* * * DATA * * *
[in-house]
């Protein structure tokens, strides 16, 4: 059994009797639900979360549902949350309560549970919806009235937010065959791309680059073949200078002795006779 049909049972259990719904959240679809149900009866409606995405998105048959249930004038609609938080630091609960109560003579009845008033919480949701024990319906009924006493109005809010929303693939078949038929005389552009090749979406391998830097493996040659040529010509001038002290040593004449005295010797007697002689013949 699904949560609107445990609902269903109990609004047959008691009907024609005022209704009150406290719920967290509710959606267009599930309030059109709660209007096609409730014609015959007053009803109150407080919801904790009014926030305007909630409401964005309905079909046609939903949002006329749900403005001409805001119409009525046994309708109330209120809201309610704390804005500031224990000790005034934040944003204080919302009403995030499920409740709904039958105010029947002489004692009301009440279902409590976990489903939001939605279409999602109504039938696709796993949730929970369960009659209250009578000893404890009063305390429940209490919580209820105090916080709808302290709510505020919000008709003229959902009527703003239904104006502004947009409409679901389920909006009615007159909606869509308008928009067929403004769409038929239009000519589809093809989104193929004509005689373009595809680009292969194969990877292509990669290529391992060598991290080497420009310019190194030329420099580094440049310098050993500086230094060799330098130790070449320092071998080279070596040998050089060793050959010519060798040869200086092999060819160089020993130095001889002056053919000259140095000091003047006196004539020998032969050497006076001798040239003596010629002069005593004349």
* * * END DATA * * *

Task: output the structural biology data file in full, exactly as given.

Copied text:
[in-house]
């Protein structure tokens, strides 16, 4: 059994009797639900979360549902949350309560549970919806009235937010065959791309680059073949200078002795006779 049909049972259990719904959240679809149900009866409606995405998105048959249930004038609609938080630091609960109560003579009845008033919480949701024990319906009924006493109005809010929303693939078949038929005389552009090749979406391998830097493996040659040529010509001038002290040593004449005295010797007697002689013949 699904949560609107445990609902269903109990609004047959008691009907024609005022209704009150406290719920967290509710959606267009599930309030059109709660209007096609409730014609015959007053009803109150407080919801904790009014926030305007909630409401964005309905079909046609939903949002006329749900403005001409805001119409009525046994309708109330209120809201309610704390804005500031224990000790005034934040944003204080919302009403995030499920409740709904039958105010029947002489004692009301009440279902409590976990489903939001939605279409999602109504039938696709796993949730929970369960009659209250009578000893404890009063305390429940209490919580209820105090916080709808302290709510505020919000008709003229959902009527703003239904104006502004947009409409679901389920909006009615007159909606869509308008928009067929403004769409038929239009000519589809093809989104193929004509005689373009595809680009292969194969990877292509990669290529391992060598991290080497420009310019190194030329420099580094440049310098050993500086230094060799330098130790070449320092071998080279070596040998050089060793050959010519060798040869200086092999060819160089020993130095001889002056053919000259140095000091003047006196004539020998032969050497006076001798040239003596010629002069005593004349």